« Taxes and Terrorism: Why Data Could Become Vulnerable | Main | Member Profile: Rebecca McNeil, CPA, CGMA »

4 Benefits of Finding the Right Niche

SpecializingIt’s flu season -- conveniently coinciding with busy season. It’s time to stock up on cough syrup and analgesics to ward off the aches and discomfort of the flu. A visit to your family doctor might also be in order, if you can get an appointment. But what do you do if that ringing in your stuffy ear is a sign of hearing loss and not some flu-induced infection? What if those sniffles just won’t clear up on account of that broken nose you suffered last spring? Well, that’s when you visit the ENT-- the Ear, Nose and Throat specialist. She sees patients who need more focused care. She’s managing a niche practice.

For many CPAs, setting themselves apart in a competitive market is a critical goal. The popularity of practice areas such as personal financial planning, IT specialization, fraud and forensic accounting, business valuation, tax and assurance services demonstrates the value that finding the right niche can offer. Here are a few of the many benefits that help explain why more CPAs are choosing to specialize.

1) Keep clients in the fold. Clients are impressed when a firm is ready to provide services they might never have anticipated needing. “When clients need business valuation for estate planning or a buy-sell agreement, we have that expertise on staff and they don’t have to look elsewhere,” notes Richard L. Craig, CPA/ABV/CFF, CITP, of 415 Group in Canton, Ohio. His 50-professional firm’s valuation and litigation niche grew from a small subspecialty to the market leader in northeast Ohio. When he got started, the competition “was mostly economists doing business valuation and litigation, not CPAs. We were in demand because we were better able to communicate in plain language with judges and juries. We found ourselves getting assignments even from attorneys we had previously gone against in court.” 

2) Hold on to top professionals. At Martin & Associates in Cincinnati, the roughly 20-person firm has taught business skills to all its technologists. According to Kevin Martin, CPA.CITP, 100% of the practice is built around the customer relationship management (CRM) solutions leveraging the team’s accounting knowledge. “Clients might come to us when they need to implement a new inventory or sales order accounting system, or other business process,” for example, he says. “We understand the business and accounting side as well as the technology behind the solutions.”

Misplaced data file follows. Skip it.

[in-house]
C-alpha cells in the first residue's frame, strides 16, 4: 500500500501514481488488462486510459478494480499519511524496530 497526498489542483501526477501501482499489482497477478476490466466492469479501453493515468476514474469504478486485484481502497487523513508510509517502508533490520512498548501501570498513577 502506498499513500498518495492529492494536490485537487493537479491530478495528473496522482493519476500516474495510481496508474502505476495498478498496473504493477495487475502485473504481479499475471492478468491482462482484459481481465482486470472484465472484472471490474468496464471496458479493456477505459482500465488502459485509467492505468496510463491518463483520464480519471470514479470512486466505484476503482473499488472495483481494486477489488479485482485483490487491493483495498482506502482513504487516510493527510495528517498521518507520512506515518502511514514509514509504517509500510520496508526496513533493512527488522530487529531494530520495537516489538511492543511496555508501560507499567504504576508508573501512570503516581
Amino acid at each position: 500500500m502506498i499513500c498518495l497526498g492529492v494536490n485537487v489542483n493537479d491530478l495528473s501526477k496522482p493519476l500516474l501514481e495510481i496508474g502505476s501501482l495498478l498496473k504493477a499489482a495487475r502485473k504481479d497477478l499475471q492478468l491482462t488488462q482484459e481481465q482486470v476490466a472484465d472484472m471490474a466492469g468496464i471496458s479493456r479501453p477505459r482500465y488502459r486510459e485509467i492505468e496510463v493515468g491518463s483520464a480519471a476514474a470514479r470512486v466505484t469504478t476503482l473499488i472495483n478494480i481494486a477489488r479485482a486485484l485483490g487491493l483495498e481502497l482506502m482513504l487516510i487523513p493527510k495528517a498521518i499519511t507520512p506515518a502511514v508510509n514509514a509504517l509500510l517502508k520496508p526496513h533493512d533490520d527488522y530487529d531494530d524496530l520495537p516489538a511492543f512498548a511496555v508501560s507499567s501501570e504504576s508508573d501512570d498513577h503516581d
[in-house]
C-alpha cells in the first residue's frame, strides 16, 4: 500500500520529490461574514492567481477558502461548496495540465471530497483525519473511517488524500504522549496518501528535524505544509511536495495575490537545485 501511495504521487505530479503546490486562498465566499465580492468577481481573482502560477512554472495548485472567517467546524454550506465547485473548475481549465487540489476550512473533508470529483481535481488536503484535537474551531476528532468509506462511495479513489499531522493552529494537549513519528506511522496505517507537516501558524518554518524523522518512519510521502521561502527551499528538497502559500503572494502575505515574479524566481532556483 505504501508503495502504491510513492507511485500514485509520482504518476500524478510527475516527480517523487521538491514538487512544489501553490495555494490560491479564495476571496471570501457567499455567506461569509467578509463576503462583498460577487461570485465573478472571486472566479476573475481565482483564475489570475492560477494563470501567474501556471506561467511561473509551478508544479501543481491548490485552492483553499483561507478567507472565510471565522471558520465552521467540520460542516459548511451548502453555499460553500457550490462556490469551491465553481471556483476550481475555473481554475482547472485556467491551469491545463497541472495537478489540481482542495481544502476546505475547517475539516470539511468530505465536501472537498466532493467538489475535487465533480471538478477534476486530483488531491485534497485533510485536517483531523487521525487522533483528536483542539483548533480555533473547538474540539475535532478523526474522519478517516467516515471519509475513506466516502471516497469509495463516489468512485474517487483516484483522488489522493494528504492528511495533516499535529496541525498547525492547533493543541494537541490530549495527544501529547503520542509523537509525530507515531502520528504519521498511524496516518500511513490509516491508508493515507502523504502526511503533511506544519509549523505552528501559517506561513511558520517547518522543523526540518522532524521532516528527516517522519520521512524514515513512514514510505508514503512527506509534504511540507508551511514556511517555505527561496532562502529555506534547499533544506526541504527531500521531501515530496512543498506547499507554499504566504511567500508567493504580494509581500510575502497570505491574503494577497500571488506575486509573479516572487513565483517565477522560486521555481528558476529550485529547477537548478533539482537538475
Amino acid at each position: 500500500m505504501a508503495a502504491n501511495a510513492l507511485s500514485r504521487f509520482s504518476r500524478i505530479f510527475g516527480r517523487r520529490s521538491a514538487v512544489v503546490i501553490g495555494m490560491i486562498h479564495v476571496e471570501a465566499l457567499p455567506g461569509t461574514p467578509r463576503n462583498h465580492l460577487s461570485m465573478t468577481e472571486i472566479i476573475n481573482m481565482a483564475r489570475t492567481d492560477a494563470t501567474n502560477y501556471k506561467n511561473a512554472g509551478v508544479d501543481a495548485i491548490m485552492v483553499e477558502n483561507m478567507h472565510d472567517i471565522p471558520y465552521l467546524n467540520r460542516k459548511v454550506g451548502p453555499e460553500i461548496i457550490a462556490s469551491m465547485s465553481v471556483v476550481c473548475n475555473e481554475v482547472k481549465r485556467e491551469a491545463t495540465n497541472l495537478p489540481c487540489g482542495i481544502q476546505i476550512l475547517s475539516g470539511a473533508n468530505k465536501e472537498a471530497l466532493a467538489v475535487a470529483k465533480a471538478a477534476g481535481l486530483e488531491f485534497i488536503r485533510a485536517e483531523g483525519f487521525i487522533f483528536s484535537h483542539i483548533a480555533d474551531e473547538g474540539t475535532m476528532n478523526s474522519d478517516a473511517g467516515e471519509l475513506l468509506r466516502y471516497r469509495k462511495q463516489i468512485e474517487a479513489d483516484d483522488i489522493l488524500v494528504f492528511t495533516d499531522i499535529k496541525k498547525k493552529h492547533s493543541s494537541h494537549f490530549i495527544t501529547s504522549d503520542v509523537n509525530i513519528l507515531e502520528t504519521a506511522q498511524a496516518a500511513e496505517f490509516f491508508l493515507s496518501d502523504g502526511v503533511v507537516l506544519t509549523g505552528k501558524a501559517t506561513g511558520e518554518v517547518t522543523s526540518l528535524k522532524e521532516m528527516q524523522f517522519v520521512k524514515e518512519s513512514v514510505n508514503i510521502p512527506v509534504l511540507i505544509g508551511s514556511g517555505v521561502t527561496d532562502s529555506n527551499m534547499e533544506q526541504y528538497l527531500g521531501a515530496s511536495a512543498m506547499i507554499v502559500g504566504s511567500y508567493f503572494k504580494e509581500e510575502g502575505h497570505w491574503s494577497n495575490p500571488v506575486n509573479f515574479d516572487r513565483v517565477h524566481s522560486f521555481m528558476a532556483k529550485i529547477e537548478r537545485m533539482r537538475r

The practice’s structure offers a strong staffing advantage. “Having the professionalism and ethics of a CPA firm with the fun of being a tech firm has made it easier to retain great people,” says Martin. Craig agrees that his specialty is also an asset in retention. “Having this niche gives staff members another area for growth,” he says. 

3) Seize growth opportunities. The market for service organization control (SOC) reports is exploding. It can include providing services to industries ranging from investment fund administrators to health care billers to data centers or trust fund administrators. “It’s a service that is touching a lot of industries and organizations,” says Torpey White, CPA.CITP, of Wipfli LLP, in Philadelphia, Pennsylvania.

In fact, all the CPAs interviewed reported rapid growth for their niches. At 415 Group, for example, business valuation and litigation is a growing practice area, with higher realization of billable rates than traditional accounting services. “We’re also always paid up front,” Craig says. “We receive retainers on all work, and there’s no problem getting paid.”

4) Balance the workload. Many niches, including business valuation and technology, make it possible to spread work throughout the year and enhance retention opportunities. The same is true for White’s SOC practice, although the last four months of the year can be a busy time if clients request reports to be issued near year end.

What’s involved in launching a niche practice? A commitment to initial and ongoing education, and training for all professionals involved is one requisite. In Martin’s niche, “you need to spend about 300 hours a year getting smarter and keeping up with new software, upgrades or technologies,” he says. “The training requirement never goes away. If you stop, another firm and staff are going to pass you by.” Narrowing your focus can make it easier to stay current. “You have to define what you’re going to do,” Craig advises.

It’s also important to pick a niche that you love so that prospective clients are inspired by your enthusiasm. “Make certain that you follow your passion,” Martin says. “When you’re introducing something new that might represent a big change for clients, you need passion in order to demonstrate your excitement.”

If you’re considering niche practice options, the AIPCA can help get you started. The Private Companies Practice Section YOU Are the Value Workshop prepares you to articulate what you have to offer and can be used in conjunction with your strategic planning efforts to spotlight the strengths you can build into a successful niche.

In addition, you might want to showcase your expertise by earning a CPA specialization. The AICPA’s Personal Financial Specialist (PFS), Certified in Financial Forensics, Accredited in Business Valuation (ABV) and Certified Information Technology Professional (CITP) credentials and the Chartered Global Management Accountant (CGMA) designation can each help you stand out in the marketplace.

Mark Koziel, CPA, CGMA, Vice President, Firm Services & Global Alliances, American Institute of CPAs. 

Specializing courtesy of Shutterstock.


Comments are moderated. Please review our Comment Policy before posting.


Subscribe in a reader

Enter your Email:

CPA Letter Daily